Where it all began

I recently entered the Armchair Mountaineer’s Wild Writing competition, sadly I wasn’t shortlisted, but nevertheless I think it’s a worthwhile story to share on how I got hooked on Munro-bagging and ultimately what ignited my love for the great outdoors.

During a period of extended leave from work thanks to a football injury, I found myself at home with time to burn. I began looking online, indulging a long held childhood dream of owning a VoIkswagen camper van and fantasising of potential adventures on the open road, there’d be no stopping me! Perhaps, just maybe, this dream could become a reality. Increasingly, my enthusiasm grew and I feverently raked through pages and pages of online auction sites.  Then, all of a sudden, there it was. Everything I was looking for. I nervously waited for the last few seconds of the auction before placing my bid. With baited breath, I waited. Those last few seconds laden heavy with anticipation and excitement. The van was mine!

Within weeks my partner Nicola and I were enjoying weekends away in the Scottish Highlands.  It was everything I had dreamed of. The freedom, the spontaneity, exploring places that we had never been before. Inspired by these new and mystifying surroundings, I had a light bulb moment.. Why don’t we climb Ben Nevis? Just a one off you understand, to say we’ve been to the highest point in the British Isles. Having never done anything like this before, we cobbled together suitable clothing and bought cheap walking boots. We were as ready as we’d ever be.

On a fine July evening we travelled to Fort William and checked into the campsite. Our humble little van was amongst fancy motorhomes and caravans but we didn’t care.  In the morning we set off to climb the Ben. Our excitement, although tinged with  apprehension, was immense. It was warm and sunny as we walked up the mountain path. We joined the constant stream of people all at different stages, flowing up and down this demanding mountain. We regularly passed familiar faces. We’d ask each other how we were getting on. ‘Great thanks and you’…  Those on descent seemed to take great sadistic joy in telling us ‘you’re nearly there’.

We eventually reached the top and what a feeling. It was euphoric. The adrenaline was pumping and the sense of achievement exceptional! Such a great vibe around the summit with other jubilant summiteers. We could see mountains in every direction. I now know these to be the Mamores, the Grey Corries and the Skye Cuillin. After a well earned lunch, we made our way back down. With tired legs and a fading euphoria, we told anyone who dared to ask how far to go that ‘they were nearly there’.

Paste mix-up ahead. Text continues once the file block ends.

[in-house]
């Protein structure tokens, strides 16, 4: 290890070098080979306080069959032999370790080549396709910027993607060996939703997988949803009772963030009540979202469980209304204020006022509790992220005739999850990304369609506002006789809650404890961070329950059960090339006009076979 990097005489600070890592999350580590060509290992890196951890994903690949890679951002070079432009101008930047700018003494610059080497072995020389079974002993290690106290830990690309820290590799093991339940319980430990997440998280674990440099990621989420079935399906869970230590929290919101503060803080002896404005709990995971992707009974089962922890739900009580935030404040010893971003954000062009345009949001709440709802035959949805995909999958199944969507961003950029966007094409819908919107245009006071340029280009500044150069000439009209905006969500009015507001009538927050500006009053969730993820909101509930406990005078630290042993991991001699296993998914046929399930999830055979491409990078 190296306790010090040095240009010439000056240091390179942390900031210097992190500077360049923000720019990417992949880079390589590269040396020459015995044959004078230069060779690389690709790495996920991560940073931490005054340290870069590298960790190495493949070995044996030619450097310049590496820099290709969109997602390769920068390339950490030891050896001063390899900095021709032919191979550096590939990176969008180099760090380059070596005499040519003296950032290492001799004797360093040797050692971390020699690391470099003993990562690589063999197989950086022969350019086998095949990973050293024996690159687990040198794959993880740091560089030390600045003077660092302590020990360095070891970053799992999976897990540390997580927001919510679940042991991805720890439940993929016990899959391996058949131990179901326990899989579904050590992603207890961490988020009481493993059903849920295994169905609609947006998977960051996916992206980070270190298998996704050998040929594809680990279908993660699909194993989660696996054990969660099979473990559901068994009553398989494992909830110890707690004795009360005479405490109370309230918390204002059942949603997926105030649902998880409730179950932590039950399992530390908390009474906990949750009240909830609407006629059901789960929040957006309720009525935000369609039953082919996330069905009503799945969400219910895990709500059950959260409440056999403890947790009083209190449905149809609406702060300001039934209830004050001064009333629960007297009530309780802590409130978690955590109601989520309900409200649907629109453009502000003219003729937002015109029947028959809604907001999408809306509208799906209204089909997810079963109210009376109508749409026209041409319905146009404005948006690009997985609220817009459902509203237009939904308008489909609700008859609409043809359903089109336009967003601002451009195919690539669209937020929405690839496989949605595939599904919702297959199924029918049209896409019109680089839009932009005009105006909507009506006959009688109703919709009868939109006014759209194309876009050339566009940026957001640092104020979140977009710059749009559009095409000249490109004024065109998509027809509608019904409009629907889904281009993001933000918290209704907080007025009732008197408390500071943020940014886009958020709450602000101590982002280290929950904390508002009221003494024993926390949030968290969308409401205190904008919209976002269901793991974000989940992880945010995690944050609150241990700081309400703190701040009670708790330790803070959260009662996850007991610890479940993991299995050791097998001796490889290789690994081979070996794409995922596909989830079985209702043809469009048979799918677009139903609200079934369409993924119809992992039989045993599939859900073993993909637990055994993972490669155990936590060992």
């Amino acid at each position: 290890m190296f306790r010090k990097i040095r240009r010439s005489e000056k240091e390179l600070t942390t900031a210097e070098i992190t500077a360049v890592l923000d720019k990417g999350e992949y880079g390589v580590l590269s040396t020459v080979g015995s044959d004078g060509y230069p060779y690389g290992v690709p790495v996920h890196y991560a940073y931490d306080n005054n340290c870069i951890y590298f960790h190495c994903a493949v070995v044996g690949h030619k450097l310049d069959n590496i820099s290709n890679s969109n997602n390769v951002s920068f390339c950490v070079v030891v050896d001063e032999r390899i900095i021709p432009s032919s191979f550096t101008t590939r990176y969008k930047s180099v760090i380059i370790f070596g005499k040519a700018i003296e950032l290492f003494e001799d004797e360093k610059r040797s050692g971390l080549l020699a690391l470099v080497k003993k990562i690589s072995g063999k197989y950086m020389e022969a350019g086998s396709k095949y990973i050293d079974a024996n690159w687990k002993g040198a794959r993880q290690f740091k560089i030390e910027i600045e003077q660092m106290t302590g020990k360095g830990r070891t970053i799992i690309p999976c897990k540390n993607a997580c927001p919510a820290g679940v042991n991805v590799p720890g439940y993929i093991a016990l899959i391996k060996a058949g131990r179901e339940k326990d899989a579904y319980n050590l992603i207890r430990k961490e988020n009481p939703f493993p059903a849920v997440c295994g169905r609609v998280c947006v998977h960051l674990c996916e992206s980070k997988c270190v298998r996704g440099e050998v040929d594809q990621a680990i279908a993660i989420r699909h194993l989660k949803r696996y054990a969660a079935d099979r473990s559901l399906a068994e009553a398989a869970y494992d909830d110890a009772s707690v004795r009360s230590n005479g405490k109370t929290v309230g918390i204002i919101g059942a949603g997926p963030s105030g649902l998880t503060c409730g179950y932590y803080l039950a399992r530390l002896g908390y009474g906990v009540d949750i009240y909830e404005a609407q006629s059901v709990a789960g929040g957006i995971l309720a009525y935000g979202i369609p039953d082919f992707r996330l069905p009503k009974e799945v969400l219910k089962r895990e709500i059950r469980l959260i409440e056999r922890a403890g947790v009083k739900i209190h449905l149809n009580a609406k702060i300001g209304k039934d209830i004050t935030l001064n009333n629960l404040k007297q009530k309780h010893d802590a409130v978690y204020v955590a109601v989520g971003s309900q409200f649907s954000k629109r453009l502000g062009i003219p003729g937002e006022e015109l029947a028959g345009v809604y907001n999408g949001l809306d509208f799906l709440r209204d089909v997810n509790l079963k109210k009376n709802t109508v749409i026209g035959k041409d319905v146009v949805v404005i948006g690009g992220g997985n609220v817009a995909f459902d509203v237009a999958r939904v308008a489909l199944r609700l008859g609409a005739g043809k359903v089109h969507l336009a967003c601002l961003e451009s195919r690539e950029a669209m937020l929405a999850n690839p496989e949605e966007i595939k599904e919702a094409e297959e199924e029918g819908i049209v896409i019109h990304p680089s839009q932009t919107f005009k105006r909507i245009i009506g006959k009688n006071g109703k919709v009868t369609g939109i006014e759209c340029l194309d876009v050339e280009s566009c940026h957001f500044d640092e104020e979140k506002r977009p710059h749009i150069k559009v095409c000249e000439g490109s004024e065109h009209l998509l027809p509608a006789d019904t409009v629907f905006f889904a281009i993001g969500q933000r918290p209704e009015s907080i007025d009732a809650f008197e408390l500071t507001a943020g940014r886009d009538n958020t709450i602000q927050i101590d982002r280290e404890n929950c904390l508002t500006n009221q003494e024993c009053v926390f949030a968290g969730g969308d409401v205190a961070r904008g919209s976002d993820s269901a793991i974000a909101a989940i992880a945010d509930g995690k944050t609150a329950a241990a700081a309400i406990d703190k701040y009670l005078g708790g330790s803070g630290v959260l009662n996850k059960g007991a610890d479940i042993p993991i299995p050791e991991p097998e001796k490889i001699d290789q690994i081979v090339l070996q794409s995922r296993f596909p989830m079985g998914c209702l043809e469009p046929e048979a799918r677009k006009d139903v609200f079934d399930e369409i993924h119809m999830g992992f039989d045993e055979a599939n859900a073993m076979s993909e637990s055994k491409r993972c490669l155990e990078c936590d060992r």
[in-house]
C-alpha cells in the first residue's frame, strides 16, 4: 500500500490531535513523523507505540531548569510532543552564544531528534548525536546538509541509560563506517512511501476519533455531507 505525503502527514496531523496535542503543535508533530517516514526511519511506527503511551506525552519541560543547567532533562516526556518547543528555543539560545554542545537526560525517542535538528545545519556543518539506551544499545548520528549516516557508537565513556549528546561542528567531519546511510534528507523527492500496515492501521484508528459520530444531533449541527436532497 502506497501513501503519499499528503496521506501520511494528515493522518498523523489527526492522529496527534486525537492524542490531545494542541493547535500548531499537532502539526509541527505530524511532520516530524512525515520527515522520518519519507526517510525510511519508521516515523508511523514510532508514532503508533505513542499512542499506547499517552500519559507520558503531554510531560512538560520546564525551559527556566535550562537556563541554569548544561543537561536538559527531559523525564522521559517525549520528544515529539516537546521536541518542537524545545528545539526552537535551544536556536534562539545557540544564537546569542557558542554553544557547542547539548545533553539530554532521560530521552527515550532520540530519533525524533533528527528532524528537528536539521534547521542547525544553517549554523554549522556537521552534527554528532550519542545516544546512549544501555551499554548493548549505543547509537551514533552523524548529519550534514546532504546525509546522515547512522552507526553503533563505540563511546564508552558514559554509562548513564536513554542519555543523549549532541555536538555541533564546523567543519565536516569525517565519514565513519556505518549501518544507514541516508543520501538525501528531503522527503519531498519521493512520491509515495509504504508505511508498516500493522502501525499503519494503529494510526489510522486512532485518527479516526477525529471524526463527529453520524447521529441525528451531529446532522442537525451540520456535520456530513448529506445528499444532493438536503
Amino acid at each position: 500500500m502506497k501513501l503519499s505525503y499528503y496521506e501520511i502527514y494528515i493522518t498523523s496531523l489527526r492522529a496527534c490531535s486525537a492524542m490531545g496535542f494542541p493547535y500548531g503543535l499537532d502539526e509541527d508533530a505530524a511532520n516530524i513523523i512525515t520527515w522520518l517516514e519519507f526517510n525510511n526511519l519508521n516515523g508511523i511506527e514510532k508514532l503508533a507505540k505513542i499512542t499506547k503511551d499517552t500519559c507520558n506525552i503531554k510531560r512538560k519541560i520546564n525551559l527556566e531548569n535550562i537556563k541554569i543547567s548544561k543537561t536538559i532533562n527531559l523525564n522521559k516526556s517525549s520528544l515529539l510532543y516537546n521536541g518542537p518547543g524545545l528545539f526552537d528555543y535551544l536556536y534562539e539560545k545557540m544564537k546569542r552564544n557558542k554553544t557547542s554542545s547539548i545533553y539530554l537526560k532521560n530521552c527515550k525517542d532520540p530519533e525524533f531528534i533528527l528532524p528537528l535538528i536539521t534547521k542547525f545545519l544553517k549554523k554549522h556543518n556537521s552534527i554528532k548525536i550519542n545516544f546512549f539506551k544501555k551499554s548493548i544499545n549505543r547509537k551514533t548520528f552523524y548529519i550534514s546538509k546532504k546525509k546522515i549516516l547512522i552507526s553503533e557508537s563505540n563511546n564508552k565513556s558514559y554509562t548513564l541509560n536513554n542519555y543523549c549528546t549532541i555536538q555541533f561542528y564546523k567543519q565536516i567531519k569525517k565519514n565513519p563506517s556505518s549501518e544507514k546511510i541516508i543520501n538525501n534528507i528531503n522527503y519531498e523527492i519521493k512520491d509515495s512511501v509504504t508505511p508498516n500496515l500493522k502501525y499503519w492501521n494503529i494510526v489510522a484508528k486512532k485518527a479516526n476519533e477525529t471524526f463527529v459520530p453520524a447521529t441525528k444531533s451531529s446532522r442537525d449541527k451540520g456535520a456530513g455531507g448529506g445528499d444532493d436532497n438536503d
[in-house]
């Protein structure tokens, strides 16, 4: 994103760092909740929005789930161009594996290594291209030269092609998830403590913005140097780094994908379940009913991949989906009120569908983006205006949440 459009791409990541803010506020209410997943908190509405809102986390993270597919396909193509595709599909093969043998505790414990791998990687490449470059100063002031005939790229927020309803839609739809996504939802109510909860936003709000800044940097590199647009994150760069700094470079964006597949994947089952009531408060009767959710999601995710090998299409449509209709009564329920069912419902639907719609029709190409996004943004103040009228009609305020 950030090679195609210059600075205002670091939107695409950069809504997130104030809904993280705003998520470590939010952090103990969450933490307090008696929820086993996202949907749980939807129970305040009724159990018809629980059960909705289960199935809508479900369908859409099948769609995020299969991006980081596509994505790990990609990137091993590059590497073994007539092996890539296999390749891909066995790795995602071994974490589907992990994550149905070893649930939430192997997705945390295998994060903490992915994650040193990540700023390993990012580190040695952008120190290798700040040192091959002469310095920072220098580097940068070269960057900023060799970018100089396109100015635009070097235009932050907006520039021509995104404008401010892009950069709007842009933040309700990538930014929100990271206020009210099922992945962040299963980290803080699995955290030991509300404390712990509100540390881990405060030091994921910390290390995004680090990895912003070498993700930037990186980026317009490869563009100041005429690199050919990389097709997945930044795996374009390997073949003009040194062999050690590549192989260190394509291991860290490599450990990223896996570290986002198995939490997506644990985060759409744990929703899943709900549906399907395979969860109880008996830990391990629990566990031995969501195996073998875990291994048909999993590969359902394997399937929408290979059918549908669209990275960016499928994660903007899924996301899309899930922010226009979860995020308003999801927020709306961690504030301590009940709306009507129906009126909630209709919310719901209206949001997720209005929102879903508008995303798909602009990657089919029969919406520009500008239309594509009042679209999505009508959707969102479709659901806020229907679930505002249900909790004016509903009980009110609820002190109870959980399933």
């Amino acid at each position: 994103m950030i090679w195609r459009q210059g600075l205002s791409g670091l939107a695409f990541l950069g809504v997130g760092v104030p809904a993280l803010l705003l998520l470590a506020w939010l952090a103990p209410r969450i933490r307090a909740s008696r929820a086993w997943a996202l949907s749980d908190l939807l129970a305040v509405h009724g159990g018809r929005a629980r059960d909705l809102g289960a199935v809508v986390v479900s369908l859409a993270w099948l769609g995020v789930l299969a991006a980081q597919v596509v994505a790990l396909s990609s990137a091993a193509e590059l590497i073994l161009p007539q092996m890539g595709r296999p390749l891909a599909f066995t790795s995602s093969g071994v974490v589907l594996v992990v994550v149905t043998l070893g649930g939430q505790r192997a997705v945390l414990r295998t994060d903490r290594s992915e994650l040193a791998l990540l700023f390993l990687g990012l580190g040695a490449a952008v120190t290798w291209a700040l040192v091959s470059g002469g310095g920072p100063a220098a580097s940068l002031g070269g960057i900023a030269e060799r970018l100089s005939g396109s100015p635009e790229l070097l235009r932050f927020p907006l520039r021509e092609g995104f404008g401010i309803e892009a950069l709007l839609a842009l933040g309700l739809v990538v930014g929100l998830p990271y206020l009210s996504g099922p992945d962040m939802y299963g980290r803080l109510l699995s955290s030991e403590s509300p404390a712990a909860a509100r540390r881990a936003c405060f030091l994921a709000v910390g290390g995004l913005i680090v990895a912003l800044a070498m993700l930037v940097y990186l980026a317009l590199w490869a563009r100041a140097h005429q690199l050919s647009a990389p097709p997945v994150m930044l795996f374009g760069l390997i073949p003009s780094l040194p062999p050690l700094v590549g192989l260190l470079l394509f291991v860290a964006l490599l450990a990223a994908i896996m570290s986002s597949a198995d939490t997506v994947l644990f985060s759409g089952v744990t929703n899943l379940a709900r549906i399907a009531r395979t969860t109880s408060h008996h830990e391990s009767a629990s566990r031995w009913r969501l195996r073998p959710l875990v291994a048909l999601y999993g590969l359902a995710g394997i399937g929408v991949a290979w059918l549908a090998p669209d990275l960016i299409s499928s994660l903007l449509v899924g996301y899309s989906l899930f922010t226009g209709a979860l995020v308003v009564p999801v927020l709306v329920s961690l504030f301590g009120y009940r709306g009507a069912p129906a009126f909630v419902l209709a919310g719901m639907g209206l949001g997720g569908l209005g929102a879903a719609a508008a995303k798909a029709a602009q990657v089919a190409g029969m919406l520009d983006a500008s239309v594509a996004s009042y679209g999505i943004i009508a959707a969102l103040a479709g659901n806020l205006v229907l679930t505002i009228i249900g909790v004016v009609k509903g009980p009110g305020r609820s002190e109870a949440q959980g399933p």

There was no denying it. I was hooked and began researching the Munros. I wanted that feeling again, to feel like I’d climbed to the top of the world and to be greeted with the most sublime views imaginable.  The foundations of my fantastic Munro bagging journey were set. The humble wee van has long since been sold, but it was undoubtedly and unexpectedly the catalyst to unlocking my passion for the great outdoors. For that I will be forever thankful.

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5 thoughts on “Where it all began

  1. Wish I could afford a camper – maybe when I finally sell my house (not that I’ve managed to get it on the market yet). I started hillwalking very many years before ‘deciding’ to do the Munros. I did quite a few Munros before I decided to collect them but The Ben was probably around our third. We started off in the Cairngorms and loved that, then we did Ben Cruachan and I was terrified. I was terrified on quite a few more after that too!

    1. I could only afford a campervan if I got rid of the car. Insuring, taxing and MOTing two vehicles can be costly.
      Cairngorms is a fine location to start your hillwalking career.

      1. Well I suppose if I retired my poor old Sunny, with it’s £1000 welding-MOTs, and just had the Polo, perhaps I could afford one after all. But the Sunny does quite well as a ‘camping van’ for one person and I’m usually alone so I probably won’t get rid until I’m forced to.

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